Block 627: April 11, 2015

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Well, Cyrano is open and Portland is overcast and quiet and things seem like they’re back to normal.

Date: April 11, 2015

Crane: 627

Days Spent on Project: 781 (Yeah, I haven’t done this in over a month… Oops)

Location: NW Portland, OR

Person I would have sent it to: Jeez, where was I in this project?

If I opened that production of A Chorus Line in 2012, what did I do afterwards? Well, that fall was spent moving from my MINUSCULE one bedroom apartment on the Upper East Side to a much larger one bedroom in a much nicer building up in Washington Heights. I left my perch of pretend sophistication on 80th and 2nd, and cabbed it way uptown to 180th and Cabrini on the other side of town and in the upper reaches of the island of Manhattan.

I believe, throughout this project, I’ve thanked the first people I met in the neighborhood– my neighbors who instantly fell in love with my Frenchie (the feeling was mutual), and the two guys I casually dated for a very brief moment (before one moved away from New York and another just petered out).

Thinking back, I was in Washington Heights for about 20 months. In that time, I feel like that neighborhood became a home for me, but not without some adjusting from the more frenetic pace of downtown and the privilege of the UES and the different subway commute. But, yes, it was my last place to live in New York before I left to go to Portland. So, in that vein, I understand I’m looking at it through rose colored glasses.

Pretty soon, I discovered one of the best reasons to live in that neighborhood: Fort Tryon park and it’s HUGE dog park. It quickly became a part of The Dog and my daily routine to head up past 191st street to the main entrance and walk the asphalt paths to a fenced in area for an hour or so of play. And that place, THAT daily habit, made the neighborhood feel like mine.

One of the first people I met there was Rick B. and his dog Spencer. He worked in theater (surprise, everyone did) on Avenue Q, conducting the band. It was great to get to know him, and he was always someone I was glad to see there. Besides, my dog and his dog just decided to be best friends… which was great to see. I’m fairly certain my dog misses him.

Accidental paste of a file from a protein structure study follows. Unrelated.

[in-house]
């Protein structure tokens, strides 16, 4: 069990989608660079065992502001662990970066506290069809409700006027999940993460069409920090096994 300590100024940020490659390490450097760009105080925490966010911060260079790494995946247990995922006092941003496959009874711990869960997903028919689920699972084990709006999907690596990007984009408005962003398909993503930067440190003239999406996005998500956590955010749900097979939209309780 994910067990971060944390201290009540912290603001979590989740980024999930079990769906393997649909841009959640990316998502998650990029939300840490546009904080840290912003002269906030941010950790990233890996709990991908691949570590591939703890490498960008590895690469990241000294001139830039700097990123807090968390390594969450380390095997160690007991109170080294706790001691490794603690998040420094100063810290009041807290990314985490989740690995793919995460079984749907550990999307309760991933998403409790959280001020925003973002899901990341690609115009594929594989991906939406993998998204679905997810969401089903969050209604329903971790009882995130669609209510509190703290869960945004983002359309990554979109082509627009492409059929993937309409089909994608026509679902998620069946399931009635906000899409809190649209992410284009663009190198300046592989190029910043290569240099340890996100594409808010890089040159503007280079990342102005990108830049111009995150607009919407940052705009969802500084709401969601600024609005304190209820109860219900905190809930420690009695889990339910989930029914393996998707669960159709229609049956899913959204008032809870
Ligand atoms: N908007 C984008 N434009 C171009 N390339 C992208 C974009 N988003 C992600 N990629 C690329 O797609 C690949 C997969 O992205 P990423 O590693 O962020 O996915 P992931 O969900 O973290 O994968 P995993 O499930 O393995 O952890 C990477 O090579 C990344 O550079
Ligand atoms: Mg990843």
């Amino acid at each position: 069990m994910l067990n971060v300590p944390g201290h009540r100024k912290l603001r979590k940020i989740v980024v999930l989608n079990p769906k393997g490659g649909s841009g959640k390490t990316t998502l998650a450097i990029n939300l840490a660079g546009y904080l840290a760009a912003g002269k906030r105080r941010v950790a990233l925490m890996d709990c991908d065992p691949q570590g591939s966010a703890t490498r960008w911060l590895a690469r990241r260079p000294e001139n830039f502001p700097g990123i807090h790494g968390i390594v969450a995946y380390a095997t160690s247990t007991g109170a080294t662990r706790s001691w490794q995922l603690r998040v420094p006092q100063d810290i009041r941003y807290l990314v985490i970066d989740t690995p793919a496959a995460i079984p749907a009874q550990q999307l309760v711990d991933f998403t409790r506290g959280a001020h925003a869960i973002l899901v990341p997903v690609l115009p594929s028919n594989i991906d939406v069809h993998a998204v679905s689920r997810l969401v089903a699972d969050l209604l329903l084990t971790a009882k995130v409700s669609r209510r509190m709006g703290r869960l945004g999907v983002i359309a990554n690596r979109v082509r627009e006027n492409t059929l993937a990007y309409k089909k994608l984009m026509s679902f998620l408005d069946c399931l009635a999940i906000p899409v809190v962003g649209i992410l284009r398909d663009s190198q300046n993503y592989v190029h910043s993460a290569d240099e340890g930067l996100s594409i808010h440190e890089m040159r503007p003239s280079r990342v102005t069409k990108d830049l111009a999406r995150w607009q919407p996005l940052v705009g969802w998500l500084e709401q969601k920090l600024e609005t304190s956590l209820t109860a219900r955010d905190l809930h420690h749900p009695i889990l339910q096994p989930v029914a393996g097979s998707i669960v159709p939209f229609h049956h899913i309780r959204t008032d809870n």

Music I listened to while sewing: I’ve been feeling particularly uninspired with my music selection these days. I’m just letting Spotify shuffle through some playlists this morning.

Thoughts/Feelings behind the block: Well, I lived through the last big show of the year here, and I only have to open two more productions before the season officially ends for the summer. Yikes… but after the workload we did in the past four weeks, I think the next two shows should be a cakewalk.

And I’m learning so much still. And experiencing so much. And realizing so much.

Biggest realization: This isn’t about ME, it’s about THEM. It’s really not me here. All the moments I’ve felt I must not be getting something or must be lacking some thing or not good enough or what, well, that’s not the case. I’m not perfect, nor am I awesome at everything, but the experiences I’m having at work in Portland aren’t reflective of me as a person.

Continuing that thought, if I want to get my creative juices flowing here– if I want an outlet and I DO– I have to hunt for the opportunity elsewhere, not at work, or make the opportunity happen myself. What brought me here to Portland is this job, but I’m becoming more aware that I don’t want this job– especially THIS JOB– to overrun my life.

Case in point, I had to abandon this project for over a month, while I tried to steer a large production towards opening. I didn’t go to the gym. I didn’t really go out. I stopped bringing my dog to work (which he might have actually liked because nap time!). My life felt paused and put on hiatus.

I moved to Portland, OR from New York CIty with the hopes that working in a regional theater, with a steady paycheck in a city known for its livability, would afford me the opportunity to have more of a life, to flesh out my personal life, and find that balance that everyone wants between work and life. Over the past few weeks, I’ve flown between exhaustion, anxiety, regret, and resentment over the fact that working 6-7 days a week is the norm here and the community I thought I’d be entering is a little tenuous.

So, in my self-interest, I’ve decided to try and establish boundaries. Do the work. Be available and present when you need to. Make sure things are done well. BUT don’t let *this* consume you/me.

And find my outlet. Keep this project going. Get that California Project back on its feet, stop using this move as a reason why you can’t get that work happening here. Wade into Portland and make it my own for the time I’m here.

So, as a reward, my shop is taking a three day weekend and I’m challenging myself not to go to the theater or the shop. We’ll see how successful I am.

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